Showing posts with label TV. Show all posts
Showing posts with label TV. Show all posts

Wednesday, May 8, 2019

Citizen Science

Last week I watched a special live broadcast by the PBS show Nature titled American Spring.  It was a three night event with the first episode discussing birth and rebirth, the second covering migration. and the third was on connections. You can see episode 1 above.  The series chronicled the efforts of citizen scientists in the Spring to gain valuable information about wild life.  

All sciences started out with citizen scientists such as Ben Franklin dabbling in electricity.  Philosophy is the mother of all the sciences.  It began with people (usually elite people who didn't have to worry about surviving) pondering the nature of the universe.  As science progressed by building off of what came before, it became increasingly elitist.  Likewise as scientific equipment becomes more advanced, the cost of conducting science became more and more prohibitive and dependent on government funding.

The sciences have become more and more ivory tower as the funding for it has become harder to come by and jobs have likewise become harder to maintain.  This is what I suspect is driving the call for amateur citizen scientists to get involved in the process.  This call for volunteers is to help fill the gap in funding for professional scientists.

Certainly getting involved in the process can be rewarding when people have the time to do it.  I still find it rewarding to pursue my brand of citizen science on this blog after eight and a half years though I've made little money off of it.  As science becomes more and more automated we all may be citizen scientists, though not always by choice.  

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Tuesday, January 29, 2019

Game of Growing Up and Outgrowing Fantasy

I have been tied up with other writing assignments to post on this blog lately.  I saw this video on Facebook from Real Time with Bill Maher where he criticizes comic book fans and thought I should comment. I posted it on my Facebook and got one negative comment and one positive one.  The negative one said "The ironic part is that in a 100 years people will likely remember Stan Lee and others like George Lucas. But will not remember Bill what's his name. Bill M. has been and always will be jealous and condescending of things that are more relevant to others then he will ever be to them. I honestly don't know how he even stays on the air."  I responded by saying that "...thanks for your input. Will Rogers is still remembered last I checked.To which he replied "As he should. Along with Mr. Rogers."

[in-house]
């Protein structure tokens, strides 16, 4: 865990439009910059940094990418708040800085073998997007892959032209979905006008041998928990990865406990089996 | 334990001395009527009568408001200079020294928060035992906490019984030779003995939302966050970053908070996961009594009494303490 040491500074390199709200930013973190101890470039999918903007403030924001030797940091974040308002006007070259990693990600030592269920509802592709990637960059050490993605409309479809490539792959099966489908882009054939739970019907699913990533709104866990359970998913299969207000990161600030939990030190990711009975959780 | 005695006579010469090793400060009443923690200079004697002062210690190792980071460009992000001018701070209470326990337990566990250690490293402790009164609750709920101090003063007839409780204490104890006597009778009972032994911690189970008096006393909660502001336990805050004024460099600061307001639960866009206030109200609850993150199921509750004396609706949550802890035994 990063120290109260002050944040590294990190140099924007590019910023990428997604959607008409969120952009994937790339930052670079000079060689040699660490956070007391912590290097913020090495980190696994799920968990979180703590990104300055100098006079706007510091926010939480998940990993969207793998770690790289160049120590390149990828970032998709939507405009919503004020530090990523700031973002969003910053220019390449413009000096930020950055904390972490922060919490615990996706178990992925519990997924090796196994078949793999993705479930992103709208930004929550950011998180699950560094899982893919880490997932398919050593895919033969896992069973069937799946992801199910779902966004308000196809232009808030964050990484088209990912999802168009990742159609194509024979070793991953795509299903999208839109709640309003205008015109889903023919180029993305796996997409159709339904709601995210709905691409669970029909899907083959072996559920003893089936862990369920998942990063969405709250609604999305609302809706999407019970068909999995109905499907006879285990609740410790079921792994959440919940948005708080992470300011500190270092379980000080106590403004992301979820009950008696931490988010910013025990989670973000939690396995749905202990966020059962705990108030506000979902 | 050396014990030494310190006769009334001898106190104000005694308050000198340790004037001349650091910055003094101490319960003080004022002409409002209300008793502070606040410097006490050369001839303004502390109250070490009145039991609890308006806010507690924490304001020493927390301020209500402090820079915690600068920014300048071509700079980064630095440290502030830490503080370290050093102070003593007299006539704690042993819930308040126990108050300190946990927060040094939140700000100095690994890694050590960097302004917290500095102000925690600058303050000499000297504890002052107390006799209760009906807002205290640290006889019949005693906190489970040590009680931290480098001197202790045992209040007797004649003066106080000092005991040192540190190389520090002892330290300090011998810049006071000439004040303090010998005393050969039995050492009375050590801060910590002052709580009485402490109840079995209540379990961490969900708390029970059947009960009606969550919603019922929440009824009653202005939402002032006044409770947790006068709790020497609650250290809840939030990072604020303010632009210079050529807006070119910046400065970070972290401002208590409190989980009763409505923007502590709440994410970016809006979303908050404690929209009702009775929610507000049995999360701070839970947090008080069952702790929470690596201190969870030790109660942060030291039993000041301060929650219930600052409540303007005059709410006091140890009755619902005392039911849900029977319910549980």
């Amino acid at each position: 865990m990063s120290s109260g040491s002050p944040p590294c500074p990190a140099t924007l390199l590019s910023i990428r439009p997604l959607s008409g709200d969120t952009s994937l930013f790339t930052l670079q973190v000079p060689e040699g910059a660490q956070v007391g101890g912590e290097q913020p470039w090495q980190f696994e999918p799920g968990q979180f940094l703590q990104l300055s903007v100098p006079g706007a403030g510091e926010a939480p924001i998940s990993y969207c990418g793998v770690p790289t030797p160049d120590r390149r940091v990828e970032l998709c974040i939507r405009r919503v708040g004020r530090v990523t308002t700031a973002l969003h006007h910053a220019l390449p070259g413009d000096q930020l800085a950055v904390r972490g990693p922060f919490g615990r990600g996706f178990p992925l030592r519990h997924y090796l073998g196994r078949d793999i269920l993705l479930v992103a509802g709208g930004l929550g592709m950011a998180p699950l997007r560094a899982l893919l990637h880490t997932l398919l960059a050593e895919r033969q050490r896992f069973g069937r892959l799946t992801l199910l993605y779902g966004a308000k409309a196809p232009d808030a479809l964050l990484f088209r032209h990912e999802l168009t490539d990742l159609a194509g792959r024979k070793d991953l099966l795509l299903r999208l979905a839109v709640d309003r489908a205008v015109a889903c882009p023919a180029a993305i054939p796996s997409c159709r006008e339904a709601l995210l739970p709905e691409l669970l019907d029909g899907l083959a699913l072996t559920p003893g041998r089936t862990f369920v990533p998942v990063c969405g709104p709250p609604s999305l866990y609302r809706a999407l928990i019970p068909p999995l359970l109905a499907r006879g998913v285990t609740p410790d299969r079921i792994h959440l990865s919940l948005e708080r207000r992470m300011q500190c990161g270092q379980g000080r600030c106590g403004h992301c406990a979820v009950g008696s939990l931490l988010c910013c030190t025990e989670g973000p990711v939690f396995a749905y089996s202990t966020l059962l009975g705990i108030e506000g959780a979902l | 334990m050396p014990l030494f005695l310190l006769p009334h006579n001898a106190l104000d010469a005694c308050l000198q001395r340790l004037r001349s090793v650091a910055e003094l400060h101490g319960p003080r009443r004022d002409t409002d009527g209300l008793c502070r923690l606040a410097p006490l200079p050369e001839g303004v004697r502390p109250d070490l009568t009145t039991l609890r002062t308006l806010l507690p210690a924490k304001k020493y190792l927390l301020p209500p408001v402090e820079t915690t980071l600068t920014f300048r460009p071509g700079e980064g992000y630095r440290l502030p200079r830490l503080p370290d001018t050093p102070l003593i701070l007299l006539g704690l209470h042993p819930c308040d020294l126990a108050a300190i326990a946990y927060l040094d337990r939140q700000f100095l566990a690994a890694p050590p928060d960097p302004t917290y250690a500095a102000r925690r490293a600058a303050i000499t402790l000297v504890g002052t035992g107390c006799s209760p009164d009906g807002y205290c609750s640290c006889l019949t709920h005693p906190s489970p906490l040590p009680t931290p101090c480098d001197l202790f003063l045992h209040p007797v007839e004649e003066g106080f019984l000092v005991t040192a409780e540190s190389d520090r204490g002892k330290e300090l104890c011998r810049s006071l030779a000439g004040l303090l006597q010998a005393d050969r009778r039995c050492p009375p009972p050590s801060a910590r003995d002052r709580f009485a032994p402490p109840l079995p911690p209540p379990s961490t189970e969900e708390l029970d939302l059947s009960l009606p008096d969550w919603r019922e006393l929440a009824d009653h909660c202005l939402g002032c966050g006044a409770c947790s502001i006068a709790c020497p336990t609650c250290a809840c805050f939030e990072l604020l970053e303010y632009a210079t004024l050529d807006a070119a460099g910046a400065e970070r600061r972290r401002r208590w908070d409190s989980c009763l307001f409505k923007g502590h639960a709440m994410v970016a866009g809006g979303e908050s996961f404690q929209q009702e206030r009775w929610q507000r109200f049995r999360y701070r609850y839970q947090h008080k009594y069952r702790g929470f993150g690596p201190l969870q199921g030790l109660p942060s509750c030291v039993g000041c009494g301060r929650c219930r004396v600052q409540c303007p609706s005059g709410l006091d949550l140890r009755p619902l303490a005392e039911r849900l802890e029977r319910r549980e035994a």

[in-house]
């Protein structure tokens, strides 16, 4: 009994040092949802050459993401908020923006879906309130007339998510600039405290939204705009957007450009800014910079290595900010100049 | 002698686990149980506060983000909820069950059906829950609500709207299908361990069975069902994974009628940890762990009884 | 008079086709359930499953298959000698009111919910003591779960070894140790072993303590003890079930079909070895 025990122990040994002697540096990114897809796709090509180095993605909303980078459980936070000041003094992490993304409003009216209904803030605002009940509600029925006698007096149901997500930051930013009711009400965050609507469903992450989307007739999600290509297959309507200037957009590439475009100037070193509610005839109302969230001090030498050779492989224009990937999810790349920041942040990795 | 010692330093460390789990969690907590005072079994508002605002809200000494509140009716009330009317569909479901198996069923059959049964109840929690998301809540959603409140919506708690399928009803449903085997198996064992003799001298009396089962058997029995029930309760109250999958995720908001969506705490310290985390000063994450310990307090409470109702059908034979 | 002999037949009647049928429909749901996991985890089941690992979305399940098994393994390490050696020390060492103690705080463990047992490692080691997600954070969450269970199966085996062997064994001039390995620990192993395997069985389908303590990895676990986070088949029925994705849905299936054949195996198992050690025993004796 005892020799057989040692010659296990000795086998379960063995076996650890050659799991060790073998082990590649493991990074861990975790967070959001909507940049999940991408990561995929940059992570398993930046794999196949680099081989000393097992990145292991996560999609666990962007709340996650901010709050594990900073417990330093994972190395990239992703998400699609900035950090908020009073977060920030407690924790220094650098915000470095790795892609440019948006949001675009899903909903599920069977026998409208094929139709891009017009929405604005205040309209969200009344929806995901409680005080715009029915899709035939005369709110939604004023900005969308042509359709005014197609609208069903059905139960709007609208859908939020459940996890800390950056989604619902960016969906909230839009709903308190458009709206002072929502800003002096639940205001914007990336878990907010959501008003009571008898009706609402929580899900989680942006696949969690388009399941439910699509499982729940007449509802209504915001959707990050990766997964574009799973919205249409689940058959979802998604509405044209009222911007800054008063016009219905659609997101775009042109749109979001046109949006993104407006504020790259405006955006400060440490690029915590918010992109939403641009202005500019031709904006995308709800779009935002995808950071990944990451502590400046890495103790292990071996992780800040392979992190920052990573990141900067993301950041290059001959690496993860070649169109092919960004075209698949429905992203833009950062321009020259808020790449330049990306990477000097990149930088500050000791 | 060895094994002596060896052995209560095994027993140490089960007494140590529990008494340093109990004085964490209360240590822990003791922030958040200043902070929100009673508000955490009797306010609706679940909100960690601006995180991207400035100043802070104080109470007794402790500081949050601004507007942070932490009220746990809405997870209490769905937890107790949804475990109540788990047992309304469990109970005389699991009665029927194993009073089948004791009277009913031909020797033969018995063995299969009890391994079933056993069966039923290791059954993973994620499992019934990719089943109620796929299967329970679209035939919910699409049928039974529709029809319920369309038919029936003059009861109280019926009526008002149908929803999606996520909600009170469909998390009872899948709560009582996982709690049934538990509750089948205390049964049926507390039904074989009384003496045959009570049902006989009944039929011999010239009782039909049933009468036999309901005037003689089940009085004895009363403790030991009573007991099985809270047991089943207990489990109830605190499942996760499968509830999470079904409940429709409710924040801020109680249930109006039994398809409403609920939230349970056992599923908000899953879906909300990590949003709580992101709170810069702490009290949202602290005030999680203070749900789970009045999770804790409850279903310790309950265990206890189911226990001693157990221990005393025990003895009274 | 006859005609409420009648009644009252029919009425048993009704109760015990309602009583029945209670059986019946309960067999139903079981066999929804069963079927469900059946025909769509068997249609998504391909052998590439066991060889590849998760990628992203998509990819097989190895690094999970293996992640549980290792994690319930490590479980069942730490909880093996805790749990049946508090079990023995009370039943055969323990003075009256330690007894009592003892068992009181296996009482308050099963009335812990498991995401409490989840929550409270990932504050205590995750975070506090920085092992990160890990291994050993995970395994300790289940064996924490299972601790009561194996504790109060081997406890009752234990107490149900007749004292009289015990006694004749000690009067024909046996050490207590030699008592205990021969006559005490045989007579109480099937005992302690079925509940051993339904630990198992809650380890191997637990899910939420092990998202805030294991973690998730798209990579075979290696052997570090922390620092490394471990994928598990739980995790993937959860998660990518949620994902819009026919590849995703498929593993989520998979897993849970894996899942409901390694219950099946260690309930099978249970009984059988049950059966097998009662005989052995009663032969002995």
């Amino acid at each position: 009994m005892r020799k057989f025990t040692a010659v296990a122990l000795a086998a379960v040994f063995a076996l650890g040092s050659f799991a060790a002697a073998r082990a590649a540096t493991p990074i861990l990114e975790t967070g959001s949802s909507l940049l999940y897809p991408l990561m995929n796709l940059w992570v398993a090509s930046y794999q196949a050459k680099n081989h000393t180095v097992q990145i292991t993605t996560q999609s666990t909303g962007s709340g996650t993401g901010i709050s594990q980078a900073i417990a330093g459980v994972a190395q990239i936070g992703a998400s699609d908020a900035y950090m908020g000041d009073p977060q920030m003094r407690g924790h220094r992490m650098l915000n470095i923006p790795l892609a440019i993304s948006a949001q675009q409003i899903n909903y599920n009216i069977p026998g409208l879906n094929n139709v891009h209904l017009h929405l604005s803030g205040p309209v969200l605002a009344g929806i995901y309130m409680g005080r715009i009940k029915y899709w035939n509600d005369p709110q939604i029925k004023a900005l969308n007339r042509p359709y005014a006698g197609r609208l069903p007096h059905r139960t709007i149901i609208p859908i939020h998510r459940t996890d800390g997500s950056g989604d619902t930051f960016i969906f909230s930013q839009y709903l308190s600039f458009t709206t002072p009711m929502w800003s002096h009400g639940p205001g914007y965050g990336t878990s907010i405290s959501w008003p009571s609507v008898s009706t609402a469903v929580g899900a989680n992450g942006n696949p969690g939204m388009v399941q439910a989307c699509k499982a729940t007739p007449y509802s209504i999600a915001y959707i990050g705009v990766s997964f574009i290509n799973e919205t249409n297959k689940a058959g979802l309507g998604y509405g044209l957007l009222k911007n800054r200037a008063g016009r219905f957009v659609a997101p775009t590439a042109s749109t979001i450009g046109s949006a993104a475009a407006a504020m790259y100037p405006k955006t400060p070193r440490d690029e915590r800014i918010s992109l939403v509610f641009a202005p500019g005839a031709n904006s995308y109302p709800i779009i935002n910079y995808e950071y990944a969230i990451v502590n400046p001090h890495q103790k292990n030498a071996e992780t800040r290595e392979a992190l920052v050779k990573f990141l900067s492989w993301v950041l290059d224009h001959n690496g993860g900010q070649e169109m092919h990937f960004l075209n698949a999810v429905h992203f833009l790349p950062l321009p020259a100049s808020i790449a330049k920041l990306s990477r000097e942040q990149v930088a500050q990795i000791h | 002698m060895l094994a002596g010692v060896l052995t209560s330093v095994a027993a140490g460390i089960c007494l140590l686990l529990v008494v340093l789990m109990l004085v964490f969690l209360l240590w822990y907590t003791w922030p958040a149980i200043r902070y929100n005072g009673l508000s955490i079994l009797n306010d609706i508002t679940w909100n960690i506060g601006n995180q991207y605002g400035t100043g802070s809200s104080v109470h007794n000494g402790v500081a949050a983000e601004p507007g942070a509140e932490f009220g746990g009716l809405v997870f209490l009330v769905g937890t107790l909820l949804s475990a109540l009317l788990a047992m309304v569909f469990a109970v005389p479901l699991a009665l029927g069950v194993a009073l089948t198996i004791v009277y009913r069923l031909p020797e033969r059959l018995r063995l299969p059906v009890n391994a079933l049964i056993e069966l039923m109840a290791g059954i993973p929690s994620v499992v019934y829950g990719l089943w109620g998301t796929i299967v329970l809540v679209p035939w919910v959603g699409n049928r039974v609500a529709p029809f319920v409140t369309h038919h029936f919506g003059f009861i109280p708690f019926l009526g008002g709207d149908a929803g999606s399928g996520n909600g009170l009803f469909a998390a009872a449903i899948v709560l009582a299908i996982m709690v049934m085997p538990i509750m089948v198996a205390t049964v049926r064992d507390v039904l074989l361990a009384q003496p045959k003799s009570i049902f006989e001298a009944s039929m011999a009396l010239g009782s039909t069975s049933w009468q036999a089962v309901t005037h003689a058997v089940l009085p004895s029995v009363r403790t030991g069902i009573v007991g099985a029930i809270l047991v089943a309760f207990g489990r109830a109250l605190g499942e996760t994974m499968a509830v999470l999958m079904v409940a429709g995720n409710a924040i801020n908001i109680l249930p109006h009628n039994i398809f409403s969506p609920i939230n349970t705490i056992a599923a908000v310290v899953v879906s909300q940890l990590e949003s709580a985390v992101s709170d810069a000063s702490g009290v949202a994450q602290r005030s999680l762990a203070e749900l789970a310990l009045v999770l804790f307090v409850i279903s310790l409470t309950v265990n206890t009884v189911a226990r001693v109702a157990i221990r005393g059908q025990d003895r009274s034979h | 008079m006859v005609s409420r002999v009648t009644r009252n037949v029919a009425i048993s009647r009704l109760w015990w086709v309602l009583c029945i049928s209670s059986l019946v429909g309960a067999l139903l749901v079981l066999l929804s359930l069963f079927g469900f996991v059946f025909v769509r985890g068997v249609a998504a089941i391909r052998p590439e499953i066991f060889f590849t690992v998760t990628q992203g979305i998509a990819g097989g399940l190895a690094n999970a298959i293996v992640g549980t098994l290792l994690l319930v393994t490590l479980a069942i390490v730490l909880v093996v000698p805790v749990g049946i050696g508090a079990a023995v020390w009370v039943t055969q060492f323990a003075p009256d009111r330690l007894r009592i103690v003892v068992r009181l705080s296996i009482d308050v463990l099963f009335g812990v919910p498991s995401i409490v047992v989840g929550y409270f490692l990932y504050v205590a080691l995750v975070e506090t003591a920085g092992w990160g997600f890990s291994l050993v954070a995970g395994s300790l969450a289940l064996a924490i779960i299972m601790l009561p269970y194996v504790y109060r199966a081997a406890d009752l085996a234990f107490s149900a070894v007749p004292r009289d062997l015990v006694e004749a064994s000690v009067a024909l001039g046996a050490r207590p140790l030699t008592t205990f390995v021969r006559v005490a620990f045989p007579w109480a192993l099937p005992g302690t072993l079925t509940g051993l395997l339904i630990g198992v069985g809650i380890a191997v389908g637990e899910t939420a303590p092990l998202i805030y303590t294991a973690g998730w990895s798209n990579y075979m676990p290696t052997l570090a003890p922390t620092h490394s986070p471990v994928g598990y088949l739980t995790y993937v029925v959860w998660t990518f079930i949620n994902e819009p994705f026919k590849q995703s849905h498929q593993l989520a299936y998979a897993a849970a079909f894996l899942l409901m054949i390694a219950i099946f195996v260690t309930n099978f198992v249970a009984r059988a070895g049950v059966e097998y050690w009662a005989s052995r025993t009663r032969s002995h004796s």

The positive comment was "Thanks Paul. The same childish culture elected DT.Well I don't know what percent of Stan Lee fans voted for DT (which I assume means Donald Trump).  I know at least a few of them didn't.  

I also notice that Maher criticized Marvel Comic movies like X-Men, Iron Man, and Black Panther. At the same time he did not criticize Game of Thrones which his own network (HBO) makes a lot of money off of from many of the same Stan Lee fans.  

Anthony Hopkins (the mad scientist who designed the park), and robots James Marsden and Evan Rachel Wood in Westworld
Westworld, HBO's other science fiction series, makes a point about how the division between fantasy and reality is becoming increasingly blurred.  It's about an western amusement park with lifelike western robots where guests can act out their wild west fantasies (however raunchy).  Later the robots all go berserk.

Science Fiction/Fantasy can be a way of shedding light on the modern world.  It can also be an escape from it.  I know several people who have or will be writing their own Sci Fi books.  The online poll for The Great American Read has, I am sure, received more votes than my Best Non-Fiction book poll.  I has received one vote since my last update.  Three of the top five vote recipients in the fiction poll were the SciFi/Fantasy books Outlander, The Game of Thrones, and The Lord of the Rings.  

I know the vast majority of Comic Con fans can distinguish between fantasy and reality.  There is the tiny minority who can't such as the man in Aurora, Colorado who shot up a movie theater during the showing of a Batman movie while dressed as the Joker.  It's not that different from John Hinckley being inspired by the movie Taxi Driver and the novel Catcher in the Rye.  The phenomenon is also similar to how millions of evangelical Christians give their money to televangelists in hope of finding spiritual or physical healing. 

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I Figli della Madre Terra (The Children of Mother Earth)